This essay was originally published in In-Formarse no. 54 and written by Jonathan Flemings, LC.
“On the sixth of May we took Rome by storm, killed 6,000 men, plundered the houses, carried off what we found in churches and elsewhere, and finally set fire to a good portion of the town. … The Pope fled to Castel Sant’Angelo with his bodyguard, the Cardinals, Bishops, Romans, and members of the Curia who had escaped the massacre. For three weeks we lay siege until, forced by hunger, he had to surrender the castle. … Here we are, all of us, rich. In September, back in Rome, we pillaged the city more thoroughly and found great hidden treasures. We remained billeted there for another six months.” (J. A. P. JONES, Europe 1500-1600, Nelson, Surrey 1997, 181) So an eyewitness described the sack of Rome in 1527.
It was in 1535, seven years after the wanton destruction wreaked by Protestant mercenaries, that Paul III commissioned Michelangelo Buonarroti to return to the Sistine Chapel and leave a penitential remembrance of the sins suffered by Clement VII, his predecessor (CITTÀ DEL VATICANO, Il Vaticano e Roma Cristiana, Libreria Editrice Vaticana, Vatican City 1975, 184). Thus Michelangelo would finish the great work begun with the ceiling of the chapel, filling the entire front wall with his fresco of the exaction of divine justice. Under the terrible strength of the upraised hands and twisted form of Christ, even the Mother of God coils, averting her gaze. Justice and retribution for the sins of men, for the murder, rape, and pillage of Christian against Christian, suspended for a moment in that upraised palm, is about to fall. This is no icon of mercy. Or so it seems.
Almost twenty-five years previous, the tone of Michelangelo’s work had been different. The grandeur of Adam’s outstretched form, far from pessimistic, glories the center of the ceiling. Yet even the ceiling confronts weakness and shame in The Drunkenness of Noah. What sort of unity of design, one might ask, did Michelangelo conceive for the chapel in 1535? The terrifying tortures of the damned—and they are terrifying when you see them up close—contrast shockingly with God’s exuberant creation above, as if someone had transposed Franz Liszt’s Totentanz with its ominous Dies irae into the second movement of Vivaldi’s Primavera. Do Michelangelo’s angels of the apocalypse and enormous book of the damned mean no place for God’s mercy?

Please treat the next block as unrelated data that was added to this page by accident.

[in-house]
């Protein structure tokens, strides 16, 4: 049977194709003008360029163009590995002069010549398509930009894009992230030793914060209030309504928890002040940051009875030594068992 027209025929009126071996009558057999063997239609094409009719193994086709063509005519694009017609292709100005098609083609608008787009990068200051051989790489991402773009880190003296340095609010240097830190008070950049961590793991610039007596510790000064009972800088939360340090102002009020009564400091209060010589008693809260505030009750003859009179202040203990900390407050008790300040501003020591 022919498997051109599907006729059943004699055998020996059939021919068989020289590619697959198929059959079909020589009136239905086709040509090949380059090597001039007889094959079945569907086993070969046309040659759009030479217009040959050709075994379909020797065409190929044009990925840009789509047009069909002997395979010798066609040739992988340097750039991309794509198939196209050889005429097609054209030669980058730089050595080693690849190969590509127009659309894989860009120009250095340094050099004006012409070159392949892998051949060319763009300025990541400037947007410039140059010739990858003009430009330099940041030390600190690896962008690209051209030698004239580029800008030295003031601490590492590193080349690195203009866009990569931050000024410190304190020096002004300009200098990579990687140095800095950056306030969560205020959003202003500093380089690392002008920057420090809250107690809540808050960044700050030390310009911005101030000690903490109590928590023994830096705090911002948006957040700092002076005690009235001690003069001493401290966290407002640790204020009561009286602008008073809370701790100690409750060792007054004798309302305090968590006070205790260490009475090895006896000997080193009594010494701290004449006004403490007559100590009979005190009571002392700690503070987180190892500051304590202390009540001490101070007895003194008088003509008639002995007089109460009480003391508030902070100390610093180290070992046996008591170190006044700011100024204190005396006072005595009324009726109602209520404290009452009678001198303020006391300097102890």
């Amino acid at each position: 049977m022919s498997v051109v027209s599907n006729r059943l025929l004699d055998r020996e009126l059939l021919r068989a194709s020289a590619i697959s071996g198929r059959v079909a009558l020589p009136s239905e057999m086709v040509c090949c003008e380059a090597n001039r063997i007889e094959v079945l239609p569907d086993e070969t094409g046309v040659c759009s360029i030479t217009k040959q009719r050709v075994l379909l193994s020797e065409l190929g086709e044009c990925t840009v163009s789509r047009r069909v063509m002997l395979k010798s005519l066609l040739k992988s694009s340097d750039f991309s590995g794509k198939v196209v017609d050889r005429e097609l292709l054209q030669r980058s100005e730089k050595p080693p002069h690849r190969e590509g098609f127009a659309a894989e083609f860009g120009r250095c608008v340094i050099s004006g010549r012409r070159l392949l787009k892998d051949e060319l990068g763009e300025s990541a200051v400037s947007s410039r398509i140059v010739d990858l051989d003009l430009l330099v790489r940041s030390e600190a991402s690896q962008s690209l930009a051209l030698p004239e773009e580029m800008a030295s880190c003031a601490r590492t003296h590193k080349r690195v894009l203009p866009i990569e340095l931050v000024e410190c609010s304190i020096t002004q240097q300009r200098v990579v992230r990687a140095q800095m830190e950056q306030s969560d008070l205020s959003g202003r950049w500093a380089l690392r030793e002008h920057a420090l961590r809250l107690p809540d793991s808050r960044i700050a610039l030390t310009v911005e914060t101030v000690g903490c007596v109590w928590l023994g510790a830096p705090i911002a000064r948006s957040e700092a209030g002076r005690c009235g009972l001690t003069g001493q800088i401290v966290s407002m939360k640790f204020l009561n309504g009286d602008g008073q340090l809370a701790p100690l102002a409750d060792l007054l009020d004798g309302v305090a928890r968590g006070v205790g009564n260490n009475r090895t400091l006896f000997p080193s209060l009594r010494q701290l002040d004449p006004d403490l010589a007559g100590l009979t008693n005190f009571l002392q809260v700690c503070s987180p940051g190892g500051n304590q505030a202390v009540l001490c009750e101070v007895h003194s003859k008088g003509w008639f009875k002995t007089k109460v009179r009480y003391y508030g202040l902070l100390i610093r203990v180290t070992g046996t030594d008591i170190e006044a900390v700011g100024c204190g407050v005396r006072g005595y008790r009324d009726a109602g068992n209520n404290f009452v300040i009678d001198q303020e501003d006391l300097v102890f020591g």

Art historians often mention Michelangelo’s admiration for the Belvedere Torso, a work that evidently influenced his own approach to the body, both in sculpture and fresco. But as a visit to Julius II’s famous collection of statues in the Vatican Museums quickly brings to light, the Belvedere Torso was not the only ancient sculpture informing the style of Il Divino. The Apollo Belvedere, discovered at the end of the fifteenth century, (Il Vaticano e Roma Cristiana, 210) was also known to Michelangelo. The god of music, truth, and poetry stands proudly erect, head turned, observing an arrow he has just let fly. Praised as a pinnacle of beauty and perfection, this statue is where Michelangelo found the face of Adam—and the face of Christ.
Thus Michelangelo makes an unmistakable link between the creation of man and Christ. He points back to his masterpiece on the ceiling with its frescoes of the six days of creation, the fall, and the story of Noah, inviting us to look more closely at the prophets and sibyls who foretold the coming of a savior. He reminds us that the lunettes around the entire ceiling depict the ancestors of the Messiah from the genealogies of the gospels. Already on the ceiling, Michelangelo was speaking of Christ and man in Christ. As the Nicene Creed says, “through him—according to the measure of him—all things were made.” But the story had been left unfinished.